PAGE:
This just in from NHM board member Karen Reiss:
HSU and Natural History Museum Board discuss plan to keep museum open until July 2010; future still uncertain
The HSU Natural History Museum Advisory Board met with HSU Provost Robert Snyder and College of Natural Resources and Sciences Associate Dean Steven Smith last night to discuss the future of the Natural History Museum. The University had announced on August 7th that the Museum would be closed permanently at the end of the month due to California's fiscal crisis and the University's need to cut millions from their annual operating budget. Following the initial announcement, the Board and public rallied to keep the museum open by a dual effort that involved fundraising to replace HSU's state funds contribution, and creating a proposal for a model that would allow the museum to operate without any state funds. The proposal submitted to HSU on August 28th by the museum Board and the Friends of the North Coast's Natural History Museum outlined a transition from the current university-funded and managed entity to an independent non-profit museum, funded and managed through the volunteer efforts of an elected Board of Directors and fewer permanent staff. The transitional phase was proposed to be partially funded by the grassroots fundraising efforts, which in the last few weeks has already netted approximately $74,000 in pledges from an energized base in the community.
In last night's meeting, Provost Snyder noted that HSU would not be able to sell or lease the building until at least July 1, 2010, and committed to leaving the exhibits intact at the present time, rather than beginning to dismantle them, significantly extending the time period during which an alternative model for museum operations can be developed. The University also expressed interest in allowing K-12 educators to use the museum for class trips during the current academic year. This would enable curriculum specific to the Natural History Museum, written last year with funds from the McLean Foundation and the Redwood Science Project, to be utilized by area teachers. HSU also agreed to discuss the possibility of the fledgling Friends of the North Coast's Natural History Museum funding the expenses that would be necessary to keep the museum open to the public until July 2010. Details of such an arrangement remain to be worked out.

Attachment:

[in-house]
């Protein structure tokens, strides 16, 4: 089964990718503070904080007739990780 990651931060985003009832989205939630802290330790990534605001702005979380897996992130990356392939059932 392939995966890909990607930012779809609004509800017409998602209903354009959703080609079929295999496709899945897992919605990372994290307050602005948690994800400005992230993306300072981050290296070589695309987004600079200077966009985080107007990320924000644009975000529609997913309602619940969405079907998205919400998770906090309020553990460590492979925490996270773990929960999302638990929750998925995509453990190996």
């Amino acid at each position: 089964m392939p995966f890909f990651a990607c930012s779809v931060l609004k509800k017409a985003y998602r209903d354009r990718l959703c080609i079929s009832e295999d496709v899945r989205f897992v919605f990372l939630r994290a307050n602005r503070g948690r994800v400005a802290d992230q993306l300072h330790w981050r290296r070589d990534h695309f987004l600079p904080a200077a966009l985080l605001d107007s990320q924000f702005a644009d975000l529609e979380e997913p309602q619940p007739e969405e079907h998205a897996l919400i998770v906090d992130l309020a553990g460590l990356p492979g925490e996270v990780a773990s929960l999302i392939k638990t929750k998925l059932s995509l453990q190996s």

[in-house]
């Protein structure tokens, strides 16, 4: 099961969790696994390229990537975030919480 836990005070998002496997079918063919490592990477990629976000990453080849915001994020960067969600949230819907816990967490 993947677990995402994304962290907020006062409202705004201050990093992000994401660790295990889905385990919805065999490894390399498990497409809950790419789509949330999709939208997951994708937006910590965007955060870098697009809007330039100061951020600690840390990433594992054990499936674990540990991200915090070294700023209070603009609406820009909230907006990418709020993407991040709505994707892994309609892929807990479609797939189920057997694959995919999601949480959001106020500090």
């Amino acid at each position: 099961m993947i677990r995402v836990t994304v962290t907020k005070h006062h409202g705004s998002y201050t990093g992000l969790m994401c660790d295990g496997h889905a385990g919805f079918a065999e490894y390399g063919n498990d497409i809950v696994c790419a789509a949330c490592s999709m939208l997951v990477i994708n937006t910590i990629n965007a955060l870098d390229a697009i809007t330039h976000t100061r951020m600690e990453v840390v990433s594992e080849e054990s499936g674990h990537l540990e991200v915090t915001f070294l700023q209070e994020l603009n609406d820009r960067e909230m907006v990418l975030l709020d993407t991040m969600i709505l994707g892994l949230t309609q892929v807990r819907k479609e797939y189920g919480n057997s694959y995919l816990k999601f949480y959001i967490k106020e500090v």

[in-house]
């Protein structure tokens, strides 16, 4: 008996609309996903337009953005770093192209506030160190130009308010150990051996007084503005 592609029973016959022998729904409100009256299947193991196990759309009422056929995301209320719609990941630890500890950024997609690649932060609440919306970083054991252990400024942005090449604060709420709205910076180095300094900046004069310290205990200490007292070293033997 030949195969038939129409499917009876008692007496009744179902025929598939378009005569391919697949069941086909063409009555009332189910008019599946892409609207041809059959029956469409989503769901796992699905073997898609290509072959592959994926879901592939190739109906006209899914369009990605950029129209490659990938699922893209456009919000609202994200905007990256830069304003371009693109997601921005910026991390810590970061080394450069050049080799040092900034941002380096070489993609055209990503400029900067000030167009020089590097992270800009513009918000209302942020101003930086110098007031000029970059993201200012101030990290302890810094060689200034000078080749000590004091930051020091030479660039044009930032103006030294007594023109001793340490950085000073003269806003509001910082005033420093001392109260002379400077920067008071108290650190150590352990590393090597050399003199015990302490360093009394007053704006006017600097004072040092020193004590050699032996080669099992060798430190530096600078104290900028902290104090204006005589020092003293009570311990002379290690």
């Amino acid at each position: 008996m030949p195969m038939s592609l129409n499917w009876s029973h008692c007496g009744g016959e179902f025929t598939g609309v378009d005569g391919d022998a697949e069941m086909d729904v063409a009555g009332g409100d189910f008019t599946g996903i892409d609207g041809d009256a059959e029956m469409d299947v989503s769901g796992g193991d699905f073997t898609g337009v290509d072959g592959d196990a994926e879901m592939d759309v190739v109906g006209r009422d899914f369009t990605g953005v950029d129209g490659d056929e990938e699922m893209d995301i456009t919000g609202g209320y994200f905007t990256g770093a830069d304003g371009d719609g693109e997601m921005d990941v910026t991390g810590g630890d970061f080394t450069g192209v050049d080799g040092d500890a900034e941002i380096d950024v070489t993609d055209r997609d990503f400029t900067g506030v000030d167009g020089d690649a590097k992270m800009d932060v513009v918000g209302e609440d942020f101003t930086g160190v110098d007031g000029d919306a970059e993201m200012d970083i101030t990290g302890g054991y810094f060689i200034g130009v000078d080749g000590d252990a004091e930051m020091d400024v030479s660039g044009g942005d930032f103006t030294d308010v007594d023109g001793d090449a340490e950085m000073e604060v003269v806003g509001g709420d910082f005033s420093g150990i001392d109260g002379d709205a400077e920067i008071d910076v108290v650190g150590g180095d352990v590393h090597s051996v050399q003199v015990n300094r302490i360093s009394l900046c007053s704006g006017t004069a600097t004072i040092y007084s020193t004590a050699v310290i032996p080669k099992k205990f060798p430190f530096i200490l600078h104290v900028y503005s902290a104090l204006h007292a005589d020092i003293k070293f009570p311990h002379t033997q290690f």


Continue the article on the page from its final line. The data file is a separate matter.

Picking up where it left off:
With respect to the long-term fate of the Museum, HSU plans to form a workgroup composed of representatives of the HSU administration, faculty, K-12 educators, and Museum Board to develop a proposal for the future of the Museum. In parallel, the Board intends to execute plans outlined in their proposal that move toward an independent nonprofit organization running the Museum. These include incorporating, applying for non-profit status, electing a new Board of Directors, and applying for grants and continuing to fund-raise for capital that will secure the long-term viability of the Museum.
For the present, the museum remains closed, but there now appears to be some hope that the Museum will be able to reopen to K-12 educators and the public shortly. In the long term, the Friends of the North Coast's Natural History Museum are committed to ensuring that a natural history museum that serves the needs of the North Coast community will continue to exist, whatever precise form it may take, and whatever role HSU chooses to play.